The next rule in Section B (rule 16) talks about right-of-way boats altering course. Sometimes you hear give-way boats yelling “Hold your course” and some people believe this is a governing hail, but is more of a plea than an order; no rule forces right-of-way boats to hold their course. Right-of-way boats can alter their course, but they have to give the give-way boats room to keep clear. The most common form of this is a leeward boat luffing a windward boat, but it can be almost any other right-of-way boat as well. There are special restrictions, in rule 16.2, that cover boats on opposite tacks, usually on a windward leg.

The final rule in Section B (rule 17) puts restrictions on boats that establish overlaps to leeward. The Blue boat in our diagram establishes an overlap to leeward from clear astern. Since Blue gained an overlap to leeward, Blue is prohibited from sailing above her proper course. She can luff up to her proper course even if she starts below that, but she can’t go above it.

Andrew Alberti is a National Judge and National Umpire. He is a member of the Sail Canada Rules and Appeals Committees. Send your questions to Andrew at This email address is being protected from spambots. You need JavaScript enabled to view it..

Related Articles

Tuesday, 07 April 2020 18:41

Last column we started an overview of the right-of-way rules. That issue focused on Section A of Part 2. At the end of that article, I said would next focus on the definitions. Early in the Rules...

Tuesday, 10 March 2020 19:29

As we start a new sailing season, I am going to start a new view of the right-of-way rules. I hope that by giving an overview, I can help my readers understand the rules for themselves.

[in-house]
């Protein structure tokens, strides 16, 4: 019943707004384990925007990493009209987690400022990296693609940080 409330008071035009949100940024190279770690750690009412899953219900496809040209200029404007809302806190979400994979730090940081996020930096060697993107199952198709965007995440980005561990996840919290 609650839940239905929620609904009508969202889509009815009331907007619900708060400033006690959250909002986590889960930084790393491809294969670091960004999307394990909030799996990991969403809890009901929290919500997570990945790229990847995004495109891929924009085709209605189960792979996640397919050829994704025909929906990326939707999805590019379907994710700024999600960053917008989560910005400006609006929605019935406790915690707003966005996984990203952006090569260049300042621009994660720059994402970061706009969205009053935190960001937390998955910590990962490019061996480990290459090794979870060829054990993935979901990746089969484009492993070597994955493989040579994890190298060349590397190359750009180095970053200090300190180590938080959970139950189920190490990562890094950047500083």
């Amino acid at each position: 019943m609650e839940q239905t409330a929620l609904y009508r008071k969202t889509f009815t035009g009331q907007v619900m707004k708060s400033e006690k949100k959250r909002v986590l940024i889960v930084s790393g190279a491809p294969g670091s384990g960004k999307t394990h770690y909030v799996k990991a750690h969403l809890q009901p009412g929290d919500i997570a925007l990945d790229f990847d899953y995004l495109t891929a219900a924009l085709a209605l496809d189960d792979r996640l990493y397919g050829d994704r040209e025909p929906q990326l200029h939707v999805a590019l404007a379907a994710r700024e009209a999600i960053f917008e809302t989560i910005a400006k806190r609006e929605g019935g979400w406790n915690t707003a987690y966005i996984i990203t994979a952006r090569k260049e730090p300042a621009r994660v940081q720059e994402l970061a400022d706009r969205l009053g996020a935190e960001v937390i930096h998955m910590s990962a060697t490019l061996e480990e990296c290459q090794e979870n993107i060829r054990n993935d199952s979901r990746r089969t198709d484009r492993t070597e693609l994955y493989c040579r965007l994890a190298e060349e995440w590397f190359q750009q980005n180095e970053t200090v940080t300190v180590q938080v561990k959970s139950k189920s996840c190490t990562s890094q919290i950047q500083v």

Boat Reviews

Video Gallery

 

 

Beneteau Oceanis Yacht 54By Zuzana Prochazka

Beneteau saw an opportunity to add a little thrill to any cruising adventure, so they took the hull of the First 53 racer (introduced just last year), and with a few fashionable changes, created the Oceanis Yacht 54, the new entry-level of Beneteau’s swanky Oceanis Yacht line. The result is a performance cruiser that sails like a witch and looks like a grande dame.

Design

Roberto Biscontini is the naval architect and Lorenzo Argento created the details of the exterior and interior design. 

Read More

Destinations

  • Prev
Over the course of four days in September 1864, representatives from Prince Edward Island, Nova ...
The new owners of L’Orignal Marina offer boaters a new destination. Located in a charming ...
On Friday, April 2 at 7 pm ET on TVO and streaming anytime after that on tvo.org and the TVO ...
Salt Spring Island, the largest among the Gulf Islands, has a certain mystique—much of it having to ...
Located in Lake Huron, the internationally significant Manitoulin Island is the largest freshwater ...
In Part I, Sheryl Shard ended the story at June and the start of Hurricane Season when they were ...
You likely aren’t quite ready to travel yet, but we have our fingers crossed that we can all fly ...

Riverest MarinaThe new owners of L’Orignal Marina offer boaters a new destination. Located in a charming francophone village in Eastern Ontario, this joined marina and restaurant venue is the ambitious initiative of long-time entrepreneur André Chabot and biologist Alexandra Quester, both residents of L’Orignal.

The purchase of the L’Orignal Marina was made official in November 2020. The new year was barely underway when all 50 available slips were already reserved. No wonder the addition of member and visitor slips is already planned for the 2022 season – the 2021 count is up to 62 power and sail already. At the moment, the Riverest Marina offers boaters a stop where they can launch their boat...